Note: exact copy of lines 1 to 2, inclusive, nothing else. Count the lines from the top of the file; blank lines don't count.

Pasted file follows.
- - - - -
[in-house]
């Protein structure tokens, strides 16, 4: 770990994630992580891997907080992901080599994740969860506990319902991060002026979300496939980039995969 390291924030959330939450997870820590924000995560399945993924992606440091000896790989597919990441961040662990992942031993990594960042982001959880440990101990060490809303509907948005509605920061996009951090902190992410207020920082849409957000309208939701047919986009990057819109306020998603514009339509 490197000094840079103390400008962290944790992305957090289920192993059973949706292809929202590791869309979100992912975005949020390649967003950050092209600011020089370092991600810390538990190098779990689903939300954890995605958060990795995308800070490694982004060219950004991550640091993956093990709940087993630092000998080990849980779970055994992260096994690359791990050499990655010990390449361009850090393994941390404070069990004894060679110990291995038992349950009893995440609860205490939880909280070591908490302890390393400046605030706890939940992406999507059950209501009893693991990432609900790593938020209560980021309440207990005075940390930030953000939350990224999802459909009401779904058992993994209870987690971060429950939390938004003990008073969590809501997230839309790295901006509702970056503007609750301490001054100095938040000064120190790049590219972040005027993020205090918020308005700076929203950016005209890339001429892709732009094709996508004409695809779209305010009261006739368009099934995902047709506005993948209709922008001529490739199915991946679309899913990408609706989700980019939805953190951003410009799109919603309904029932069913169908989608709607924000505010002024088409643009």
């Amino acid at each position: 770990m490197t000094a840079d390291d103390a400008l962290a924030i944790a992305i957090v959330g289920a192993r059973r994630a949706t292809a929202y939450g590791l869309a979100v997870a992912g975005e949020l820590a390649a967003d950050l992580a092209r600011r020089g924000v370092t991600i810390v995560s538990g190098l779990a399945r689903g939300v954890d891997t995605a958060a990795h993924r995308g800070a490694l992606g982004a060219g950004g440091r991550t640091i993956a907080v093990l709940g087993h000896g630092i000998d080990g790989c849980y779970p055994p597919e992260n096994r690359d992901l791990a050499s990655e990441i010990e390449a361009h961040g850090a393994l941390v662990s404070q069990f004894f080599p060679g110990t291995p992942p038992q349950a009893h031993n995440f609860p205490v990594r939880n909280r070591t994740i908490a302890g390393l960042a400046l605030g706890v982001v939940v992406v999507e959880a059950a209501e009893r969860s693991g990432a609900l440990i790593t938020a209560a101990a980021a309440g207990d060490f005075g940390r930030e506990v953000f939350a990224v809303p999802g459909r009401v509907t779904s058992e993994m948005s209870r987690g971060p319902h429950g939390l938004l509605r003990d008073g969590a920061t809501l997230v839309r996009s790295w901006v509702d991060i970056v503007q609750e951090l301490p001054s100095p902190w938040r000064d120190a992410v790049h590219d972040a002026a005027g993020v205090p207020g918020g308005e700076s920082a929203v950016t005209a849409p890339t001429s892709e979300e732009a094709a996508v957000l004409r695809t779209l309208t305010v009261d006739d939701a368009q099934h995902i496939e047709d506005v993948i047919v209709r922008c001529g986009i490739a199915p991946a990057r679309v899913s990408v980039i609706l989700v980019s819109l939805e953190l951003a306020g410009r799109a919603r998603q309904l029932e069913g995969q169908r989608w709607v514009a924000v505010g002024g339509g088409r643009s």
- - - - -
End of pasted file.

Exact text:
[in-house]
């Protein structure tokens, strides 16, 4: 770990994630992580891997907080992901080599994740969860506990319902991060002026979300496939980039995969 390291924030959330939450997870820590924000995560399945993924992606440091000896790989597919990441961040662990992942031993990594960042982001959880440990101990060490809303509907948005509605920061996009951090902190992410207020920082849409957000309208939701047919986009990057819109306020998603514009339509 490197000094840079103390400008962290944790992305957090289920192993059973949706292809929202590791869309979100992912975005949020390649967003950050092209600011020089370092991600810390538990190098779990689903939300954890995605958060990795995308800070490694982004060219950004991550640091993956093990709940087993630092000998080990849980779970055994992260096994690359791990050499990655010990390449361009850090393994941390404070069990004894060679110990291995038992349950009893995440609860205490939880909280070591908490302890390393400046605030706890939940992406999507059950209501009893693991990432609900790593938020209560980021309440207990005075940390930030953000939350990224999802459909009401779904058992993994209870987690971060429950939390938004003990008073969590809501997230839309790295901006509702970056503007609750301490001054100095938040000064120190790049590219972040005027993020205090918020308005700076929203950016005209890339001429892709732009094709996508004409695809779209305010009261006739368009099934995902047709506005993948209709922008001529490739199915991946679309899913990408609706989700980019939805953190951003410009799109919603309904029932069913169908989608709607924000505010002024088409643009």